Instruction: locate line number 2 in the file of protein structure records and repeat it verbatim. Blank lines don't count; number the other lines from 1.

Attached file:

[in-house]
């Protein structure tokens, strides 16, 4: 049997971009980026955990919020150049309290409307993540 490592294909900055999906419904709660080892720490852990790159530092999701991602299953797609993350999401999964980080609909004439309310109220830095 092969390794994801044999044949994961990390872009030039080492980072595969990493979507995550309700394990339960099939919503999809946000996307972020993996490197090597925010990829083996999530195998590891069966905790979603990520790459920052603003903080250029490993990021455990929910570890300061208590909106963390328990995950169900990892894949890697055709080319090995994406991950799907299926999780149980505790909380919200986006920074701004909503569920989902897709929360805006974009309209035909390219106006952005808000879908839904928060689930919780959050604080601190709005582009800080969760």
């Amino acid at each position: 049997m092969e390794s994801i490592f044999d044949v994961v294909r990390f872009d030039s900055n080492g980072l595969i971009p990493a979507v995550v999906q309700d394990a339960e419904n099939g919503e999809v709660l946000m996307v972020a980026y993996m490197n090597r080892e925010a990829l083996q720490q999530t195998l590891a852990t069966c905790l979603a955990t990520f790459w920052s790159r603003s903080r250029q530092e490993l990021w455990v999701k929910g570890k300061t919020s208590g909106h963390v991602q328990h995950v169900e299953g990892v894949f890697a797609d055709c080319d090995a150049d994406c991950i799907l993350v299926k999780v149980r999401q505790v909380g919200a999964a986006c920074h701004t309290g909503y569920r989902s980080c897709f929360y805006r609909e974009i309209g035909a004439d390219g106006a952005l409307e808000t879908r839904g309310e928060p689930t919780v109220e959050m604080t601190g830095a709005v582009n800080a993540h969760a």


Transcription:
């Protein structure tokens, strides 16, 4: 049997971009980026955990919020150049309290409307993540 490592294909900055999906419904709660080892720490852990790159530092999701991602299953797609993350999401999964980080609909004439309310109220830095 092969390794994801044999044949994961990390872009030039080492980072595969990493979507995550309700394990339960099939919503999809946000996307972020993996490197090597925010990829083996999530195998590891069966905790979603990520790459920052603003903080250029490993990021455990929910570890300061208590909106963390328990995950169900990892894949890697055709080319090995994406991950799907299926999780149980505790909380919200986006920074701004909503569920989902897709929360805006974009309209035909390219106006952005808000879908839904928060689930919780959050604080601190709005582009800080969760």